Don’t get me wrong. I’m not excited about losing my hearing. Still, I’m learning day by day how to take the lemons of my life and turn them into lemonade. It took seventeen years of vertigo to finally slow me down enough to realize I needed to slow down. Burning the candle at both ends simply meant I was getting burned any way I turned. When I slowed down sufficiently, I once again heard God calling me more clearly. I slowly realized I no longer wanted to ignore that call. I had a new resolve to continue looking for the doctor who was going to be able to help me, rather than wondering when I could finally die and end the pain. My patience paid off.
God speaks to me softly. Discovering a quiet place helped me discover a corresponding quiet place in my soul. I’m pretty sure it’s not absolutely necessary to spend forty years wandering aimlessly through life wondering when God will take you home, lose part of your hearing, or end up with Meneire’s disease in order to find a quiet place. It may have had to happen that way with me, but I hope the quiet places are more apparent to you.
The Celts talk about “thin places” – places where two worlds intermingle. Places where this world and the next are very close to each other. I’ve noticed in the last few years that almost any place can be a thin place. When I allow myself to believe that I have enough right now, I’ve found a thin place – a sacred place. After all, creation is all around us. In fact, creation is us and that means we can find a quiet place inside ourselves any time we’re willing to remember that we’re children of God – creations of God. That’s difficult to do when you’re wrapped up in the busyness you’ve come to believe is your life. The busier you become, the busier you believe you have to be. Parents get so busy trying to be everything and give everything to their children, they forget that their presence is the most important thing they can give. Society (via technology) has pushed children increasingly into believing they must be in constant contact with everyone and everything in order to be a part of. I watch adults out at dinner, each texting or playing on the internet with their phones. I have to wonder why they even came to dinner together if they’re so interested in being in contact with someone else. No wonder we can’t see the thin places around us.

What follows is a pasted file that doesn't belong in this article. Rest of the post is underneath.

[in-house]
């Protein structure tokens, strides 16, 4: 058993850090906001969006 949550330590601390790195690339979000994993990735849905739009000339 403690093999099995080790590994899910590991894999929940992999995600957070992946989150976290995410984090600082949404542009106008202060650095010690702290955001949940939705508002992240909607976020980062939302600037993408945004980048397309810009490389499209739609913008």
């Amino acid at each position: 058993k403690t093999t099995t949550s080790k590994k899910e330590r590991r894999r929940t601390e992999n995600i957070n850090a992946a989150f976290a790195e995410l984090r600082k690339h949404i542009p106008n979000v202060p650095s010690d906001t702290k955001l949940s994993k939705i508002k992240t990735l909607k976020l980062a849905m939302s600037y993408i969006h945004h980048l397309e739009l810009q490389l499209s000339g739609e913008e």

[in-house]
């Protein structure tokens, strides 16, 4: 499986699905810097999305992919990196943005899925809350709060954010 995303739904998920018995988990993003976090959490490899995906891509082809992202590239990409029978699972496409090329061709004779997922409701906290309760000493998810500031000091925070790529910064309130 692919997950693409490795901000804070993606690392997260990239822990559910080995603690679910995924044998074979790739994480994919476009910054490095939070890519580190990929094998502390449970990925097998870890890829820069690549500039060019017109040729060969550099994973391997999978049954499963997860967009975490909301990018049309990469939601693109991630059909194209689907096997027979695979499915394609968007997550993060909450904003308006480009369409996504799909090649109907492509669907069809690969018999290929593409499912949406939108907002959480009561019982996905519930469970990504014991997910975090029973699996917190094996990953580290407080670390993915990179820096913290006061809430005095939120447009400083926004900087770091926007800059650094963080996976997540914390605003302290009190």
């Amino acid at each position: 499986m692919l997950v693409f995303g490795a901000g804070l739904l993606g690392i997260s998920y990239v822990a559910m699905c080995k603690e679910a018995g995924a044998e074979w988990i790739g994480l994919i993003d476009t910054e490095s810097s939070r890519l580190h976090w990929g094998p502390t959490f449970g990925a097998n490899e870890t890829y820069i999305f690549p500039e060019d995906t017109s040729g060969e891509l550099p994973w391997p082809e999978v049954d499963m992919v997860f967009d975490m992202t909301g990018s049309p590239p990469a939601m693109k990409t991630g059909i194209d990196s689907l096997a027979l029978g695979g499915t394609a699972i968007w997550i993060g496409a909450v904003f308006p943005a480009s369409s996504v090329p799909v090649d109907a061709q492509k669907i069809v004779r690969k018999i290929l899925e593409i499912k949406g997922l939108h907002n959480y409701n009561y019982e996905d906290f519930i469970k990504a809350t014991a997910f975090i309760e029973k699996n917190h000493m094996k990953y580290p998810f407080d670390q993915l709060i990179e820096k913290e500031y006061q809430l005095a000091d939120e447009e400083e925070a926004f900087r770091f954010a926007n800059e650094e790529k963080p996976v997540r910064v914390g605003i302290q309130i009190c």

Should I admit that I leave my cellphone in the car when I go into church? I don’t have to silence it or turn it off because it’s nowhere near me. And, somehow, I manage to get through the entire experience without needing to check to see if someone’s tried to call. Makes you wonder how we managed life without the ability to be in constant contact. Sometimes, chatter doesn’t make any sound at all. Texting is the new silent chatter in our lives, unless, of course, we choose for it not to be.
If I couldn’t take a little time to be silent, I’d also miss out on things like hearing the hymn Sing We Now of Christmas in church and finding myself being reminded of Don Knotts2 in The Ghost and Mr. Chicken. Something about the melody, I think. It used to bother me when what I considered inappropriate thoughts popped into my head when I was supposed to be serious. Perhaps that’s a sign I considered being serious a little like being dead. How great it is to realize God has a sense of humor and understands how a smile generated by a sudden thought of Don Knotts while in an Epiphany Sunday service can both be a part of worship. If you don’t have this sort of worship experience, perhaps you should sit closer to me. On the other hand, perhaps minor insanity isn’t your cup of tea.
“Be silent and know that I am God” (Psalm 46:10). Do you still know how to do that? I sort of forgot for forty years, but my memory has returned. People who know me well probably have a hard time imagining that I’m ever really silent. Truth is, though, I relish being silent. I rarely have to turn down my hearing aid any more in order to accomplish that. I’ve discovered there’s a quiet place inside I didn’t know existed. And all I had to do in order to find that place was to become very, very quiet for just a short time.
Here’s hoping this new year brings you an abundance of silence.
1 Meniere’s disease is an inner ear disorder that affects balance and hearing.
2 For you younger viewers, a historical note on Don Knotts. An actor primarily known for his television roles as Barney Fife on The Andy Griffith Show and later as Ralph Furley in Three’s Company, he also made a number of movies, among them The Ghost and Mr. Chicken and The Shakiest Gun in the West.